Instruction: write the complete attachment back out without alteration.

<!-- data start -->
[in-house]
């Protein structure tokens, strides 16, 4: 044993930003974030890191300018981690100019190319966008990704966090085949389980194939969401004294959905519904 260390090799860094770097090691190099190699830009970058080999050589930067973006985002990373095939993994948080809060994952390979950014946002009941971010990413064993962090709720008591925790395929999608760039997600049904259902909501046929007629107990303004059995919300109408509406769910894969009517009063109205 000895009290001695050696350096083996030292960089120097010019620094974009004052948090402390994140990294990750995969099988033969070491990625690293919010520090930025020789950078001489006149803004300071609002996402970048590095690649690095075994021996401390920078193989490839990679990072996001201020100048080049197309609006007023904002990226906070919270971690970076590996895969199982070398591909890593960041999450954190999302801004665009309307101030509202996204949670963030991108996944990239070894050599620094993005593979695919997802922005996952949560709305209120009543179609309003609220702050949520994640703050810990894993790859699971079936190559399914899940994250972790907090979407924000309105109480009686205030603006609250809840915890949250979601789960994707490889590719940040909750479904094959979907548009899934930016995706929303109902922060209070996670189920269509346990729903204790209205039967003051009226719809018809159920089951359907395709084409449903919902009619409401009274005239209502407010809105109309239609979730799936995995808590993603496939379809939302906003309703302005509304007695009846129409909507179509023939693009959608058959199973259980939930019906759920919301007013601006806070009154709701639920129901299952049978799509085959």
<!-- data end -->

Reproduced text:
[in-house]
């Protein structure tokens, strides 16, 4: 044993930003974030890191300018981690100019190319966008990704966090085949389980194939969401004294959905519904 260390090799860094770097090691190099190699830009970058080999050589930067973006985002990373095939993994948080809060994952390979950014946002009941971010990413064993962090709720008591925790395929999608760039997600049904259902909501046929007629107990303004059995919300109408509406769910894969009517009063109205 000895009290001695050696350096083996030292960089120097010019620094974009004052948090402390994140990294990750995969099988033969070491990625690293919010520090930025020789950078001489006149803004300071609002996402970048590095690649690095075994021996401390920078193989490839990679990072996001201020100048080049197309609006007023904002990226906070919270971690970076590996895969199982070398591909890593960041999450954190999302801004665009309307101030509202996204949670963030991108996944990239070894050599620094993005593979695919997802922005996952949560709305209120009543179609309003609220702050949520994640703050810990894993790859699971079936190559399914899940994250972790907090979407924000309105109480009686205030603006609250809840915890949250979601789960994707490889590719940040909750479904094959979907548009899934930016995706929303109902922060209070996670189920269509346990729903204790209205039967003051009226719809018809159920089951359907395709084409449903919902009619409401009274005239209502407010809105109309239609979730799936995995808590993603496939379809939302906003309703302005509304007695009846129409909507179509023939693009959608058959199973259980939930019906759920919301007013601006806070009154709701639920129901299952049978799509085959």